there too was Helen, lovelier, sweeter
than ever, arrayed as a bride and lean
ing on the arm of her proud and happy
husband, Dr. Langdon.
l nere, too, was ur. juangaun s young
and beautiful sister,' and when in after
time the love of Loring's manly heart
was transferred to her, in her unbounded
iove and tenderness, she taught him to
forget his early disappointment.
Clara Howland, embittered by her de
feat, turned to one she inwardly despised,
and married a man whose sole recommen
dation was his immense wealth, and when
in after years the fashionable, heartless
woman of the world, occasional))' met the
still lovely and ever beloved of the uni
versally esteemed Doctor Langdon, with
her bright faced and beautiful children
by her side, she would keenly feel, with a
pang of envy, one regret^ that to the un
happy and childless wife, wealth could
not atone for the loss of the heart's dear
est treasures, affection and esteem; but
Doctor Langdon, and his happy home
made bright ny the sunshine of affection's
smile, felt that the clouds that had soloug
hung over his heart and mind, were all
dispelled, and that to him, " Love," was
no longer "in a mist<"
(CjMM ^Mtrg.
the Sword.
'Twas the battie Held, And the Cold pale moon
Look'd down on the dead and the dying;
And the wind passed o'er with a dirge and a wait,
Where the young and the brave were lying,
With his father's sword in his red right hand,
And the hostiie dead around him,
Lay a youthfnt chief, bnt his bed was the ground,
And the grave's icy sieep had bound him.
A reckiess rover mid death and doom
Pass'd a soidier his pinnder seeking;
Careiess he stopt Where Mend and foe
Lay atike in their lilb-Mood feeking.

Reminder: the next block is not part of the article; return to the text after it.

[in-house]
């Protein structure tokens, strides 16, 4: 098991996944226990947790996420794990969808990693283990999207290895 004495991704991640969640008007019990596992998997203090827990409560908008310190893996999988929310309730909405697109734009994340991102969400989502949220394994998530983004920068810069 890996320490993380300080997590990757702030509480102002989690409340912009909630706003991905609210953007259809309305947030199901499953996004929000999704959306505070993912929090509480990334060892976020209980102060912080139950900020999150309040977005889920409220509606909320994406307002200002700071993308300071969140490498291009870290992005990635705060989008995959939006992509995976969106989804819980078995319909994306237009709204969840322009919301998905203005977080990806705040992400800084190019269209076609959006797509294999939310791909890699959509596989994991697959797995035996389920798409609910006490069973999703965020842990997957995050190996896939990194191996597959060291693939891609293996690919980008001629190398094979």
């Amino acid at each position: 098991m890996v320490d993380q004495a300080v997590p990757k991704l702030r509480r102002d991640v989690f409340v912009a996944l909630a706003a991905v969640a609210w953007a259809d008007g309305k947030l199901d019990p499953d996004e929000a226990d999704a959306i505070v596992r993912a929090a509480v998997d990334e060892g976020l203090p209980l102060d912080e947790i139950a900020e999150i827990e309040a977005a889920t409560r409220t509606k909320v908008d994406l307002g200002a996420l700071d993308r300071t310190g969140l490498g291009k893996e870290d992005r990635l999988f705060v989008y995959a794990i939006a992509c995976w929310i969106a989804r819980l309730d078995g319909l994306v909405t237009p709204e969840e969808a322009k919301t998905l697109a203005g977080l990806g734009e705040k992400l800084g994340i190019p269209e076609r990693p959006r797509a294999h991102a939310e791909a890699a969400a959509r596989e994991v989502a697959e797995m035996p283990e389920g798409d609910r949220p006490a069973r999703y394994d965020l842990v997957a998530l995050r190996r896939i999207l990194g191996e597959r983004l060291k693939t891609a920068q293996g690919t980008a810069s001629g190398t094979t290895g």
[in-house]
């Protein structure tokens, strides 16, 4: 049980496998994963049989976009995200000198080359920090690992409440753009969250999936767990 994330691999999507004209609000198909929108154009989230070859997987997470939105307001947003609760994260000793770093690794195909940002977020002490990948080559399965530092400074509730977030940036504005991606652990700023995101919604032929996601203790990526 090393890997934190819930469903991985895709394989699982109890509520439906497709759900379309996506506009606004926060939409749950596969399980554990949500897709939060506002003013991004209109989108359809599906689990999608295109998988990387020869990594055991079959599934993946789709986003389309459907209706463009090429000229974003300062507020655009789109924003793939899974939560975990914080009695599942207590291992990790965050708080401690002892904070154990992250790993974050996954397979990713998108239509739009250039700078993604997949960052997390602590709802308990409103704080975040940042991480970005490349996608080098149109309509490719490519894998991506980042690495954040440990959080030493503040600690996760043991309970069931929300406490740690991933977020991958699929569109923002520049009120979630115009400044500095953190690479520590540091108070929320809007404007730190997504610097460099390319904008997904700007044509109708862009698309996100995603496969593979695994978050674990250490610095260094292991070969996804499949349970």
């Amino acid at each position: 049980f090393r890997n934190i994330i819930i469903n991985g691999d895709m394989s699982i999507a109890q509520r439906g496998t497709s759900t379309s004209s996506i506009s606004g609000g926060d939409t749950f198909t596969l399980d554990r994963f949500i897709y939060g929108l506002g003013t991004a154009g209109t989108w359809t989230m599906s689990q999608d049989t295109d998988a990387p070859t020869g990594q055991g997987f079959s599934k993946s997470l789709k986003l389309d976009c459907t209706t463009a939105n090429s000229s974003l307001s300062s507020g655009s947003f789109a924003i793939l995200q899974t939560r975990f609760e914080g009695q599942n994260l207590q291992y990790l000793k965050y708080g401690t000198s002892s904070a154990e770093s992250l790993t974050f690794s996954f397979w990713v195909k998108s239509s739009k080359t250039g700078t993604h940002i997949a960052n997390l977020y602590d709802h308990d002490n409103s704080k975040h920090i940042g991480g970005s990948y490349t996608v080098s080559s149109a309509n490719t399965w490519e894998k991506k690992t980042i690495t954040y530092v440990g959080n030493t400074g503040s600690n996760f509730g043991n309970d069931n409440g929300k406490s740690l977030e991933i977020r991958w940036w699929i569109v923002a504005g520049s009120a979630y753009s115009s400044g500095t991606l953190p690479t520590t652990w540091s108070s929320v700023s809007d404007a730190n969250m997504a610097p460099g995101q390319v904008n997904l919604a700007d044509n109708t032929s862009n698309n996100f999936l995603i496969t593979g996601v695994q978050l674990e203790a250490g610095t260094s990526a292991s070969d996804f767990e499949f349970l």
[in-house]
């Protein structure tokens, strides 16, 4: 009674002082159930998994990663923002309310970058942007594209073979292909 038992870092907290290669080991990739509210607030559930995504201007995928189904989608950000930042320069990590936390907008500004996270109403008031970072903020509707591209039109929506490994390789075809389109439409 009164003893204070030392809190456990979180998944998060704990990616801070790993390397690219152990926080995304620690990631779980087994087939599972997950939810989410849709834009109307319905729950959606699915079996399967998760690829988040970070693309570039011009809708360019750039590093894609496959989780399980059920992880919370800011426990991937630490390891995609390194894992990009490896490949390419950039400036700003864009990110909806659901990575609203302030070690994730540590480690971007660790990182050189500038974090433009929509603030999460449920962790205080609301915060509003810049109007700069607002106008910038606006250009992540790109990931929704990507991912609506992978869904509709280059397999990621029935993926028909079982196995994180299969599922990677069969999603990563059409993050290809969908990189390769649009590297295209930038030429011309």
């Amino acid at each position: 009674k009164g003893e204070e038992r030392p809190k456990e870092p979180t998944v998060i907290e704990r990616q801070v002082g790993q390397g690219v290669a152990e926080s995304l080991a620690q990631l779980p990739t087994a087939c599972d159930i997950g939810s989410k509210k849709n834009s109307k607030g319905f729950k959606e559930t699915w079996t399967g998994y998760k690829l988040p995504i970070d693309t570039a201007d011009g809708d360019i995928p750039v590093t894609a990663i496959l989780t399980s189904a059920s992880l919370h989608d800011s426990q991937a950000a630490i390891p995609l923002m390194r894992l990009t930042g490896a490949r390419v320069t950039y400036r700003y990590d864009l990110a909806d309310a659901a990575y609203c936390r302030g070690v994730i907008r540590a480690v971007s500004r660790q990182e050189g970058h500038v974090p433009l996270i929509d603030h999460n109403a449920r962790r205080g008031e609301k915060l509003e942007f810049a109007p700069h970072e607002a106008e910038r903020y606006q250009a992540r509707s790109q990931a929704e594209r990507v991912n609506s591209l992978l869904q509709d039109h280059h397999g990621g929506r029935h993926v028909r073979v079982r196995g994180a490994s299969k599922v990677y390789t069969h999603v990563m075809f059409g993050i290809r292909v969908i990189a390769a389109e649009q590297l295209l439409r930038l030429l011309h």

Drawn by the shine of the warrior's sWord,
the soidier paused beside it;
Re Wrenched the hand with a giant's strength,
Bet the grasp of the dead defied it.
He loos'd his hoid And his English heart
Took part with the dead before him,
And be honor'd the brave who died sword in hand,
As with soften'd brow he ieant o'er him.
" A soldier's death thoii hast boidiy died,
A soldier's grave won by it;
Before 1 wouid take that sword from thine hand,
My own Mb's biood shoMd dye it.
" Thou shait not be left for the carrion CroW,
Or the woif to batten o'er thee;
Or the coward insnit the gaiiant dead,
Who in Hfb had trembled before thee "
Then he dug a grave in the crimson earth
Where his warrior (be was sleeping;
And he laid him there in honor and rest,
With his sword in his own brave keeping t
Speak not Harshly.
Speak not harshly—mneb of rare
Every human heart must bear;
Enough of shadows darkly tie
Veiled within the annniest eye.
By my childhood's gushing tears,
By thy griefs of after years,
By the anguish thou dost know,
Add not to another's woe.
Speak not harshly—much of sin
Dweiieth every heart within;
Bt its eioseiy covered ceits
Many a wayward passion dwells.
By the many hours misspent,
By the gifts to errors ient,
By the wrong thon didst not shun,
By the good thou hast not done,
With a ienient spirit sean,
The Weakness of thy fellow mkn.
Take, for example, a young gif], bred
delicately in town, shut np in a nnrsery
in her childhood—in a boarding echoo!
through her youth, never accustomed eith
er to air or exercise, two things that the
%aw of God makes essential to health.—
She marries; her strength is inadequate
to the demands upon it. Her beauty fades
eariy. She languishes through her hard